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7.5/10
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247 user 375 critic

Selma (2014)

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A chronicle of Dr. Martin Luther King, Jr.'s campaign to secure equal voting rights via an epic march from Selma to Montgomery, Alabama, in 1965.

Director:

Ava DuVernay

Writer:

Paul Webb
Reviews
Popularity
3,475 ( 142)
Won 1 Oscar. Another 59 wins & 89 nominations. See more awards »

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Cast

Cast overview, first billed only:
David Oyelowo ... Dr. Martin Luther King, Jr.
Carmen Ejogo ... Coretta Scott King
Jim France ... Gunnar Jahn
Trinity Simone ... Girl #1
Mikeria Howard Mikeria Howard ... Girl #2
Jordan Rice ... Girl #3
Ebony Billups Ebony Billups ... Girl #4
Nadej K. Bailey ... Girl #5 (as Nadej Bailey)
Elijah Oliver Elijah Oliver ... Boy #1
Oprah Winfrey ... Annie Lee Cooper
Clay Chappell Clay Chappell ... Registrar
Tom Wilkinson ... President Lyndon B. Johnson
Giovanni Ribisi ... Lee White
Haviland Stillwell ... President's Secretary
André Holland ... Andrew Young
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Storyline

The unforgettable true story chronicles the tumultuous three-month period in 1965, when Dr. Martin Luther King, Jr. led a dangerous campaign to secure equal voting rights in the face of violent opposition. The epic march from Selma to Montgomery culminated in President Johnson signing the Voting Rights Act of 1965, one of the most significant victories for the civil rights movement. Director Ava DuVernay's "Selma" tells the story of how the revered leader and visionary Dr. Martin Luther King, Jr and his brothers and sisters in the movement prompted change that forever altered history. Written by Miss W J Mcdermott

Plot Summary | Plot Synopsis

Taglines:

The gripping story of Martin Luther King Jr's historic struggle for equality. See more »


Motion Picture Rating (MPAA)

Rated PG-13 for disturbing thematic material including violence, a suggestive moment, and brief strong language | See all certifications »

Parents Guide:

View content advisory »
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Details

Country:

UK | USA | France

Language:

English

Release Date:

9 January 2015 (USA) See more »

Also Known As:

Selma: El poder de un sueño See more »

Filming Locations:

Marietta, Georgia, USA See more »

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Box Office

Budget:

$20,000,000 (estimated)

Opening Weekend USA:

$633,173, 2 January 2015, Limited Release

Gross USA:

$52,076,908

Cumulative Worldwide Gross:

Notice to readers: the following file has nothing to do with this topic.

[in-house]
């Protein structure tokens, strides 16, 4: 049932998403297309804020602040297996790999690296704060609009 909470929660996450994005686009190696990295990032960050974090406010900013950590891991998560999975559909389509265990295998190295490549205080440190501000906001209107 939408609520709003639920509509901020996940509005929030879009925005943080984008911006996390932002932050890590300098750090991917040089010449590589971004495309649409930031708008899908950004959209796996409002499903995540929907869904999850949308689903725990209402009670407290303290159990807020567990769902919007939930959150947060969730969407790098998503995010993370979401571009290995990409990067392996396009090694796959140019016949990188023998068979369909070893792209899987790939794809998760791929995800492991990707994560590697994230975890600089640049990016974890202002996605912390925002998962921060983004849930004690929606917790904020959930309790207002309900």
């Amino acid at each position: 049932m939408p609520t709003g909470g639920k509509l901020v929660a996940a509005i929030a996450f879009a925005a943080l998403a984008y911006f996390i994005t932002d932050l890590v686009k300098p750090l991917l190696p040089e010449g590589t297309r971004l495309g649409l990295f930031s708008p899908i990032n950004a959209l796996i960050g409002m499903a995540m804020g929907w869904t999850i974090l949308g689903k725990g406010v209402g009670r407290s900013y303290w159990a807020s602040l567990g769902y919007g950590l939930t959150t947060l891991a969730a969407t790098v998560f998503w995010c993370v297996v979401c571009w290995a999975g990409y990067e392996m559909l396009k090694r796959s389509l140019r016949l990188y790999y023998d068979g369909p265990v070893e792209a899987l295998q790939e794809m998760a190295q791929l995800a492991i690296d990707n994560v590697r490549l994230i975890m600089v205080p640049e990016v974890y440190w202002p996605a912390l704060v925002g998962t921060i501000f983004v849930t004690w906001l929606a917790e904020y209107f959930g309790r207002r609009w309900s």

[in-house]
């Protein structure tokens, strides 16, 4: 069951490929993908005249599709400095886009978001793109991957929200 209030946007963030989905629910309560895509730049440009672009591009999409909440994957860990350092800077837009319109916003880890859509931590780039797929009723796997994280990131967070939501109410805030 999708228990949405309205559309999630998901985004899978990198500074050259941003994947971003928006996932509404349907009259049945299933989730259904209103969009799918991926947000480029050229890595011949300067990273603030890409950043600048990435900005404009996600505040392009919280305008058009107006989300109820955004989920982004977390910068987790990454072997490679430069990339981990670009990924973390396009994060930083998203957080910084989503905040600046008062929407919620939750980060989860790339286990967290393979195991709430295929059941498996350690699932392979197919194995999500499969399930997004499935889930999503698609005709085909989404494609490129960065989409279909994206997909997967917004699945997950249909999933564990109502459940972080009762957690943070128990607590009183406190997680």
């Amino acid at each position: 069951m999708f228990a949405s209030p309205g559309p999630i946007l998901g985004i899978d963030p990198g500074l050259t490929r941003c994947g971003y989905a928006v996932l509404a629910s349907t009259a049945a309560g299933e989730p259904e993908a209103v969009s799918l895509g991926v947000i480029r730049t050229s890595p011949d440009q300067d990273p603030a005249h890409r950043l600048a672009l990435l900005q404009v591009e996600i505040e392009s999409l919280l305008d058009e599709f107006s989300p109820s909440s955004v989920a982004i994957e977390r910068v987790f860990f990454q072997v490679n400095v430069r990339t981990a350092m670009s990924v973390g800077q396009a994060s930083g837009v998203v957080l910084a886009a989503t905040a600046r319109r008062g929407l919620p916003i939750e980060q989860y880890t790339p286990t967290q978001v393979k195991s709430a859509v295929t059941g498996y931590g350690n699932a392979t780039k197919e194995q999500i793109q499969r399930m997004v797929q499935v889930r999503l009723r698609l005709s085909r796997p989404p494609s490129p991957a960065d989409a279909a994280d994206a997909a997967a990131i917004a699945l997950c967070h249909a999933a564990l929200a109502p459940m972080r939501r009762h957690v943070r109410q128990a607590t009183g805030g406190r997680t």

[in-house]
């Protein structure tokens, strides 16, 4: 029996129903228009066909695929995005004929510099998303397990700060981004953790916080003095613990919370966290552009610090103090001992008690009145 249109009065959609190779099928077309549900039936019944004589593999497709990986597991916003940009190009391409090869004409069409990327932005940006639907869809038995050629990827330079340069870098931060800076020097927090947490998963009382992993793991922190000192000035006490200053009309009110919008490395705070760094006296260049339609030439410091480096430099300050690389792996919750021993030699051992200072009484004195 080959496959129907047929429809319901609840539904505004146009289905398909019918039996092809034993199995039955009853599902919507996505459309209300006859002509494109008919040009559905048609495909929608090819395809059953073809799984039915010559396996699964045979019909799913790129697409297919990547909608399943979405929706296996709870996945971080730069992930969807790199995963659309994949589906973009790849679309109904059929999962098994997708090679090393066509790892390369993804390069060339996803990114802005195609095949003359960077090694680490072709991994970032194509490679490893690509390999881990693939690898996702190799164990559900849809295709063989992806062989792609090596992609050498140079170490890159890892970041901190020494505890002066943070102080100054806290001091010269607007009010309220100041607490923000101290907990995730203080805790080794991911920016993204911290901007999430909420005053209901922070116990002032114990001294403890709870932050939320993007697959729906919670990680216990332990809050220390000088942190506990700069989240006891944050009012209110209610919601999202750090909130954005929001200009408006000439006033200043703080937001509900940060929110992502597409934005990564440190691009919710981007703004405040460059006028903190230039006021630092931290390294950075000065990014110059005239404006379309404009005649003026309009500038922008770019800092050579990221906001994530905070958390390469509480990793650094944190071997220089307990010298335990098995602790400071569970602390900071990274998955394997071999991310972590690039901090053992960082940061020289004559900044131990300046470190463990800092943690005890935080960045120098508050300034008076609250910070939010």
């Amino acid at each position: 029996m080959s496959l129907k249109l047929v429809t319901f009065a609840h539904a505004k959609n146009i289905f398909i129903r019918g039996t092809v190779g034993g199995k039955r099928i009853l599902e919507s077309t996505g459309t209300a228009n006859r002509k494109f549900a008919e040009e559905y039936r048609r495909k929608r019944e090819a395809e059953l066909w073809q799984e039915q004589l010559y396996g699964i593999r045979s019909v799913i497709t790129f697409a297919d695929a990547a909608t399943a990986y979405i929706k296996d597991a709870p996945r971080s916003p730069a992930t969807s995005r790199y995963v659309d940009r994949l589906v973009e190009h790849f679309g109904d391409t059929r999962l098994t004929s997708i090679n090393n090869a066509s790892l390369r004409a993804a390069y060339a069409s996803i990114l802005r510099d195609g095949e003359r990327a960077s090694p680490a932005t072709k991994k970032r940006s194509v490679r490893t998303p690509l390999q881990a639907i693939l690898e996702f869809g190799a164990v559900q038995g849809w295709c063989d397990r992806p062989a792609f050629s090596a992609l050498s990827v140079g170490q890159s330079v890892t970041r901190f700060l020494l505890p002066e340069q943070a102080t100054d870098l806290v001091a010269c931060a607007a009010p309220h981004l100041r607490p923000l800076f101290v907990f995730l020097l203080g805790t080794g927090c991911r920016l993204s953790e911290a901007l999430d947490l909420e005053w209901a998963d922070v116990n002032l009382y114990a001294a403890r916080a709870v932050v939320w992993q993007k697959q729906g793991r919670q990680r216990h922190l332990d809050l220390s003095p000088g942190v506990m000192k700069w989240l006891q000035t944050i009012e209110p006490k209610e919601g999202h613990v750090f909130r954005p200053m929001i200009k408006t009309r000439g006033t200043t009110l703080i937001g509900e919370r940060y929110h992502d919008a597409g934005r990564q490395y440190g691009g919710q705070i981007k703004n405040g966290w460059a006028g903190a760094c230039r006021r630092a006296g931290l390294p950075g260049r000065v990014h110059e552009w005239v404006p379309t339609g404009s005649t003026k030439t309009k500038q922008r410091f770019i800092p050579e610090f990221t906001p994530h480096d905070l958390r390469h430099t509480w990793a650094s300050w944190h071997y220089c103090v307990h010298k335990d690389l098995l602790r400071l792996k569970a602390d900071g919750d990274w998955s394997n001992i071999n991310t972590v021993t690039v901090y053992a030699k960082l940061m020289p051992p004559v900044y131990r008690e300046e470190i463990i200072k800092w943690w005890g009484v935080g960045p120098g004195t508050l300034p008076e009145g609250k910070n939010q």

$66,787,908
See more on IMDbPro »

Company Credits

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Technical Specs

Runtime:

Color:

Color

Aspect Ratio:

2.35 : 1
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Did You Know?

Trivia

It's not mentioned in the film, but Diane Nash and James Bevel were married during the time period covered. They married in 1961, had 2 children, and divorced in 1968 (the same year King was assassinated). See more »

Goofs

In an early scene in the Kings' kitchen, a blender is plugged into a grounded GFCI outlet with a bright green LED. Those technologies were not commonly available until the 1970s. See more »

Quotes

Martin Luther King Jr.: Selma it is.
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Crazy Credits

The initial credits are shown over stills from the film and from promotional materials. See more »


Soundtracks

Yesterday Was Hard On All of Us
Written by Fink (as Finian Greenall), Guy Whittaker & Tim Thornton
Performed by Fink
Courtesy of Ninja Tune
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Frequently Asked Questions

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User Reviews

 
There's Probably a Lot Better Versions of the King Story
19 January 2015 | by HitchcocSee all my reviews

Once one gets used to the fact that the film of the original events in Selma, Alabama, is more interesting than this fictionalized piece, it starts to become a disappointment. The young man who plays Martin Luther King, Jr., does a decent job, but there is something lacking. When we hear speeches by King, there is a power to his delivery. Something is missing here. While a British actor plays King and he does great with a southern American, his delivery lacks the punch. What makes the movie worthwhile is the portrayal of the marches, all three of them. The first is so graphic in its violence as those marshals block the area on the other side of the bridge. Also missing is lively dialogue among the leaders of the movement. They are so stiff where they should be fighting among each other, expressing their fears and bringing us into the process. Lyndon Johnson is seen as the bad guy (along with, of course, George Wallace), but his portrayal is stilted. Where is that Texas accent. He is so impressed in our minds. There should be more bluster and casual dominance in this figure. While this is a decent rendering of a major event in the development of man's quest for freedom, it falls a bit flat.


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